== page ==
Keshia: So even that young she recognized that the father’s presence was actually not the best for her?
Lise: Oh yes. Even at a young age, she was always a mature person. So when she did not want to pursue her relationship with her father, I did not insist. I respected her decision and encouraged her to forgive him.
Keshia: Your story with your daughter is so amazing and unique! So to wrap up, what advice would you give to single parents who may be new to parenthood or simply new to parenting alone?
Lise: Well first, I would encourage to never say anything negative about the other parent regardless of what happened between you and them. Your relationship and your past with that person should not come into conflict with your child’s relationship with them or paint a bad picture of them. They may have been a bad spouse or partner but it doesn’t mean that they were a bad parent or that they do not love your child as much as you do. It’s not about you. It’s about your child. This is when you need to be selfless and remove your pride from the equation.
If you can co-parent together, then try your best to do it and do it well. In some cases, I am perfectly aware that it may not be possible such as in cases of abuse, rape, and alcoholic parent or addict for example. However, when it is possible, try for the sake of the child. Your child will have fewer chances of struggling with identity issues and other issues directly related to the absence of a parent.
Also, you want to surround your child with extended family members and other role models, whether mother or father figures depending on your case. In my case, I don’t consider that I had to truly raise my daughter alone. My family surrounded me and we even lived with them for many years, which was great for my daughter because it reduced a gap that could have been much wider in her life. So get closer to your own family. And if possible, try to get closer or make sure your child can get close to his or her other side of the family. Maybe the absentee parent won’t want to be involved but sometimes other family members like uncles, aunts, and grandparents still love the opportunity to build a relationship with your child. So if it’s possible, make it happen.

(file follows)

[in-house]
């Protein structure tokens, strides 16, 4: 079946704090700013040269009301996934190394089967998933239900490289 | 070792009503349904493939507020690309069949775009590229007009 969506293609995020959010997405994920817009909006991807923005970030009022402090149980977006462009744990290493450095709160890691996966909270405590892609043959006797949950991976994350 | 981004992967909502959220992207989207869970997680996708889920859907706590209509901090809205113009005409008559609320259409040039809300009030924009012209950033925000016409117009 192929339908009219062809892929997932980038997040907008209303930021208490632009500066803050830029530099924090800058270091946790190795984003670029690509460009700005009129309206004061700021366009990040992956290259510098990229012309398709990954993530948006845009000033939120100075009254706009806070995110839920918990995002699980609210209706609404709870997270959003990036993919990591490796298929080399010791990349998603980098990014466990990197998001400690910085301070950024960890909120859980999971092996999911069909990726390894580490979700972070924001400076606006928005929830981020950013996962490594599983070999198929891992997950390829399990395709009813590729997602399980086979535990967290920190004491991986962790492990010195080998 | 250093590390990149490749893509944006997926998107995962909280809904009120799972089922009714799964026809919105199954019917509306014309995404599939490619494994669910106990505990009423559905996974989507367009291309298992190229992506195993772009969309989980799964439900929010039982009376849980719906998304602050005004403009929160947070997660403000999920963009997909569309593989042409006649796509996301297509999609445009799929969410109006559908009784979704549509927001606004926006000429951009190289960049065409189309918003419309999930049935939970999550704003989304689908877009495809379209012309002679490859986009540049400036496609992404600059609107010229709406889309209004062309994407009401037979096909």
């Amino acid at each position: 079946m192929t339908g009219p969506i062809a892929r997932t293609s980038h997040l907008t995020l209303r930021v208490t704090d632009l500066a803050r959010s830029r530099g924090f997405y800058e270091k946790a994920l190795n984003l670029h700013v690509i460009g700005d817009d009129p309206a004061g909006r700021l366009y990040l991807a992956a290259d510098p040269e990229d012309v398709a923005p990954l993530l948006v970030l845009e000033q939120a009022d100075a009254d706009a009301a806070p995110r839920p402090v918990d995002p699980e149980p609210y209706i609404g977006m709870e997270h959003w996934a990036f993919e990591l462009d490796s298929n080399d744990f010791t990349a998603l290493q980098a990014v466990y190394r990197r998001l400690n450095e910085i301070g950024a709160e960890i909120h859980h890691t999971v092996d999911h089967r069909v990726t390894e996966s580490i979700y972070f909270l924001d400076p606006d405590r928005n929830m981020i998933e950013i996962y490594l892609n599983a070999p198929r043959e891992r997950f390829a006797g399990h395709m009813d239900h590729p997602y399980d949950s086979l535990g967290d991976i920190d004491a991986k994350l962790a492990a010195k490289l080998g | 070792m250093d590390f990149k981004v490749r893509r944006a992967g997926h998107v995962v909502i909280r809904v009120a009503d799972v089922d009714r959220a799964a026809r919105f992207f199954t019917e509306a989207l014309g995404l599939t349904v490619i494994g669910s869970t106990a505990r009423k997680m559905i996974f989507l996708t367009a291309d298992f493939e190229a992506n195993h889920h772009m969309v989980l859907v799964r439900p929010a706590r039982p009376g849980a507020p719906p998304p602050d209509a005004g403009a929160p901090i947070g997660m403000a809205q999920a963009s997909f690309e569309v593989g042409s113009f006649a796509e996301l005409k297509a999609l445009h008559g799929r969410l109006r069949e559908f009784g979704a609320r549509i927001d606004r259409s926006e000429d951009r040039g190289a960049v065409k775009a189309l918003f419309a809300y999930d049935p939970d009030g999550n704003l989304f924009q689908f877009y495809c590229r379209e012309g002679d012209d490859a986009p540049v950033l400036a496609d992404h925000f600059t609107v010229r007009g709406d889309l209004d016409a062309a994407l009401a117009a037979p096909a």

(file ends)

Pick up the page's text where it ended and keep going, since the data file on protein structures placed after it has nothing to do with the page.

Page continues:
And what I think is most important is to spend quality time with your child. It’s just you and your child (or children if you have more than one) so try to create a close bond with him or her. How you interact with your child will affect the other relationships they develop so be sure to set the right tone by making time for your child, having fun together, and teaching him or her some solid principles.
Keshia: yes, that’s excellent! I like the first point you brought up about not speaking ill of the other parent in front of or to the child. That is so important. Too often, I find that people want to hurt their former partner or spouse so they try to pollute the relationship between that child and the former partner. Unfortunately, they don’t realize that they are actually hurting their own child in the long term. And thank you for mentioning the importance of solid principles. After all, the Bible tells us to train up a child in the way they should go and when they grow they won’t depart from it. Lise, I am so happy that you took the time to open up about your experience as a single parent and give others some things to think on. Thank you so much.
Lise: It was my pleasure. Honestly, being a parent is the most wonderful experience and can be the most rewarding “job” you can ever have in your life. I don’t regret my journey at all. If I had to do it all over again, there are definitely some things I’d change but I still don’t regret it. So I hope that other single parents will also find beauty in their journey in spite of the myriad of challenges that they may face.